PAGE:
NEW ORLEANS – What happens outside the exam room often plays a crucial, and crucially overlooked, role in how well or poorly patients respond to medical therapy.
Social determinants – from the bus ride to a clinic to fitting medication compliance into a three-job work day – are at the center of a new push by the American College of Physicians to improve patient care and awaken physicians to the nonmedical factors that frustrate treatment and fuel outcomes failures.
When it comes to patients’ health, American College of Physicians President Jack Ende, MD, says it’s often ZIP code, not gene code, that can make all the difference.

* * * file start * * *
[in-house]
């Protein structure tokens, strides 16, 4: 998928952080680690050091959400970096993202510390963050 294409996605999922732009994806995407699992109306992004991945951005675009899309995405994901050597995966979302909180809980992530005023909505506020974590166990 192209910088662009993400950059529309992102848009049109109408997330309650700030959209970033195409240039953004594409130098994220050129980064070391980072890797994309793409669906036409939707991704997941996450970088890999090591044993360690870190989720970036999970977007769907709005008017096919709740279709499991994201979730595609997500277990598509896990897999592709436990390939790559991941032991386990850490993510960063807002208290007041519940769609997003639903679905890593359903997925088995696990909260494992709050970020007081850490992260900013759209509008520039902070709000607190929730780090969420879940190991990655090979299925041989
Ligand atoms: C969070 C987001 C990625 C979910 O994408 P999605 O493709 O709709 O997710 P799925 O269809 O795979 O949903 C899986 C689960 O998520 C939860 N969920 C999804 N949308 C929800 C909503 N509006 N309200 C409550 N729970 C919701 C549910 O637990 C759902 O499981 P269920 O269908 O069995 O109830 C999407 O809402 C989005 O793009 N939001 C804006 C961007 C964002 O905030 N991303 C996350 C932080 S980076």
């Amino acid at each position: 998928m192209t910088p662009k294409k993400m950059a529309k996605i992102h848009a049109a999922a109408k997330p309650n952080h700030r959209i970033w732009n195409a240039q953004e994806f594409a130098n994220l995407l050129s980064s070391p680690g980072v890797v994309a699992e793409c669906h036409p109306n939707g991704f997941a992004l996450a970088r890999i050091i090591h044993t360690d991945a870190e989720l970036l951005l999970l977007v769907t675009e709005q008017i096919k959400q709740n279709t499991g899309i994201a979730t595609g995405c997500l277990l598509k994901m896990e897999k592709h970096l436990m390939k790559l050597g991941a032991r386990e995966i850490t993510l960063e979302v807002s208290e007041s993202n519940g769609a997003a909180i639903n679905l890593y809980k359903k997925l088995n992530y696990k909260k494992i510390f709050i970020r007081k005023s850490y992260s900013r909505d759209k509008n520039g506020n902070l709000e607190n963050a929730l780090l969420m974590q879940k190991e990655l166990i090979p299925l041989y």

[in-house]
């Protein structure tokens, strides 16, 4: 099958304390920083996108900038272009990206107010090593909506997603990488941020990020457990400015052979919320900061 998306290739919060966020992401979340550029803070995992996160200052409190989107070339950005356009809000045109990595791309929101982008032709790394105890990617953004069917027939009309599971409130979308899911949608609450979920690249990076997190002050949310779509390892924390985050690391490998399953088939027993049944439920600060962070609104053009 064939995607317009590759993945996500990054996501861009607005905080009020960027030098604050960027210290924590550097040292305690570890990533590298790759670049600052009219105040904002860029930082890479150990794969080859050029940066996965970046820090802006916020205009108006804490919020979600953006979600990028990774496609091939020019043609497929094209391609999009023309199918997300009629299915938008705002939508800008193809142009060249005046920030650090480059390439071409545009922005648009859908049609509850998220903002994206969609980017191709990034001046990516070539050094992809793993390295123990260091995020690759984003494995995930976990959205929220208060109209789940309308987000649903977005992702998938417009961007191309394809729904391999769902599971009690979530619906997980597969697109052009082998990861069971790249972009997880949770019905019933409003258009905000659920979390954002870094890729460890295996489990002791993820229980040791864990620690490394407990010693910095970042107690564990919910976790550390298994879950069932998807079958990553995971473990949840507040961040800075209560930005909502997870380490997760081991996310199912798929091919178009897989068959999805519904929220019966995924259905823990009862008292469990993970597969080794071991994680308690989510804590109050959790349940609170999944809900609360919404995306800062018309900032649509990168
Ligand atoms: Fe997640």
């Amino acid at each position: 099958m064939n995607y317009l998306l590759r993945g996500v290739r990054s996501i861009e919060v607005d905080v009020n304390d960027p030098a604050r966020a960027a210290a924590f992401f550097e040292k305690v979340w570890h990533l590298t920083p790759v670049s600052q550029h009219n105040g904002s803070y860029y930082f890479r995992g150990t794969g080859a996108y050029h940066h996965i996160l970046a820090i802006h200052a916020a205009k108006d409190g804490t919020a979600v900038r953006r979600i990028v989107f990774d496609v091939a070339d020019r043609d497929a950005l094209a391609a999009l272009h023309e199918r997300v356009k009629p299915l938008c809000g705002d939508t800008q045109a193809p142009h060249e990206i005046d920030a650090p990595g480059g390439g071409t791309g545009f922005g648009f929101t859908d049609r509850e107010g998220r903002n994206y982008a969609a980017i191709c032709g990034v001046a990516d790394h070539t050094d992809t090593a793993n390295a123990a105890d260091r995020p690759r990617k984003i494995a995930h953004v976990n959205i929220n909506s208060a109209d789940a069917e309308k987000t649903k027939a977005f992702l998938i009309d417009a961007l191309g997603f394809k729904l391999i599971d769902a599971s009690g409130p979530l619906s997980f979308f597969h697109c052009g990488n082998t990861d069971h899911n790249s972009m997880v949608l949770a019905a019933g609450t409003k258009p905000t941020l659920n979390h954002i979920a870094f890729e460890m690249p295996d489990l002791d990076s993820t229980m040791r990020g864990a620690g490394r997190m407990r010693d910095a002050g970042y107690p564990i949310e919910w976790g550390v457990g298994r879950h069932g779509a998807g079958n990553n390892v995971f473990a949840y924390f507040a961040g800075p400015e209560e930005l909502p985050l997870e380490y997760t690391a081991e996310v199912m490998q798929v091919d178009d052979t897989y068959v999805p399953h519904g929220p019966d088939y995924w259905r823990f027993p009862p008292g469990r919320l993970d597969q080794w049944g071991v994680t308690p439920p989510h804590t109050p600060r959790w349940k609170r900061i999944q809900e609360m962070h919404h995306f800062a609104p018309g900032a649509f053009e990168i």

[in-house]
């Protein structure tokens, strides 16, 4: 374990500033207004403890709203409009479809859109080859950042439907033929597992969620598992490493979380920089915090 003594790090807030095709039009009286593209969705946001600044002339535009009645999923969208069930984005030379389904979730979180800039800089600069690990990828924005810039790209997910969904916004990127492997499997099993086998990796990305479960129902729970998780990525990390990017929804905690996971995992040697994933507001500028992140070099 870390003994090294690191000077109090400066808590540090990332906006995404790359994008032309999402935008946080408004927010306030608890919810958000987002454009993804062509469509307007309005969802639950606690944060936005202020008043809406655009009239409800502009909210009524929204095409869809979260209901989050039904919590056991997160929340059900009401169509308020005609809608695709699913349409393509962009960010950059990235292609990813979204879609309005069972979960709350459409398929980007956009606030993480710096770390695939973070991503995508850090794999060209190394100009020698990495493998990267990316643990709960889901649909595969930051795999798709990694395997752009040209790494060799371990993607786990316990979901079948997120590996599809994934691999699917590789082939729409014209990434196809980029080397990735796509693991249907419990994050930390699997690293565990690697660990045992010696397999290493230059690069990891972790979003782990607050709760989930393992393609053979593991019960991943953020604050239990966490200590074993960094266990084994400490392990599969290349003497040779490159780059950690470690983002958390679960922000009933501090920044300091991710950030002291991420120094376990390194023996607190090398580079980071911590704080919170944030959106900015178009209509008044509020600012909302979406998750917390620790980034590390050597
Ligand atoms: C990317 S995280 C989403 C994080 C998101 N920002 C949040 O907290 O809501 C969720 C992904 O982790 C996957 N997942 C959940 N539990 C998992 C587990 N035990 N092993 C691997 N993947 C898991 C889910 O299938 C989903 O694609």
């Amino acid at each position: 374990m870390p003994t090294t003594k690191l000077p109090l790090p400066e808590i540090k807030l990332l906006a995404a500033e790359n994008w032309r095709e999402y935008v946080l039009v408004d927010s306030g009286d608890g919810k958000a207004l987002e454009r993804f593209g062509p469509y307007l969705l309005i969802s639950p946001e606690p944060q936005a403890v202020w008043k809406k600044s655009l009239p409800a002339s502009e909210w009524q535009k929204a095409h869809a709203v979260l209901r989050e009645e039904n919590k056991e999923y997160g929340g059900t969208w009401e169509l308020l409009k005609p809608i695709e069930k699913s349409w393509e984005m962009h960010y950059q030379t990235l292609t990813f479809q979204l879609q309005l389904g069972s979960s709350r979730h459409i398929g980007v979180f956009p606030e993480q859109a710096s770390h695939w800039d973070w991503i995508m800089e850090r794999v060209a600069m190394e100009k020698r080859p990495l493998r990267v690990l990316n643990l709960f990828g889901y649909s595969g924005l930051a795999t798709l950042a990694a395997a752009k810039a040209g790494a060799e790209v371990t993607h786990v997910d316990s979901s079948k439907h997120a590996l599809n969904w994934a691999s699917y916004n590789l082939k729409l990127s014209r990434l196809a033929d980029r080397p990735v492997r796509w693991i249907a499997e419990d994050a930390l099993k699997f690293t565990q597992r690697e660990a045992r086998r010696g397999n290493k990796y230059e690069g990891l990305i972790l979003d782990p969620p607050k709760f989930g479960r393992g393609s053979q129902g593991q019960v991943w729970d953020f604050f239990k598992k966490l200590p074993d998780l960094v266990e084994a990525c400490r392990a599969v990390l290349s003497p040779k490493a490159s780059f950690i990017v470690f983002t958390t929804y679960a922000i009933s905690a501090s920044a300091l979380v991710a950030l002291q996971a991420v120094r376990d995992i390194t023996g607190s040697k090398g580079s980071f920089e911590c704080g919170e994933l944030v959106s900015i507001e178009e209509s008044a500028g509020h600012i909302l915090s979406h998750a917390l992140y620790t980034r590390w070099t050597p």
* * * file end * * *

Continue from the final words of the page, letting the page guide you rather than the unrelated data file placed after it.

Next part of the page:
At the annual meeting of the American College of Physicians, Dr. Ende of the University of Pennsylvania, Philadelphia; Sarah Candler, MD, of Baylor College of Medicine, Houston; and Karen DeSalvo, MD, of the University of Texas, Austin, outlined how physicians can look beyond biology and into patients’ social environments, and they shared resources physicians can use to counter social determinants that harm health.
The ACP published aon social determinants of health in the Annals of Internal Medicine.
Dr. Candler's interview:
Dr. DeSalvo's interview:
Dr. Ende's interview:
SOURCE: Ann Intern Med. 2018 Apr 17;168(8):577-8.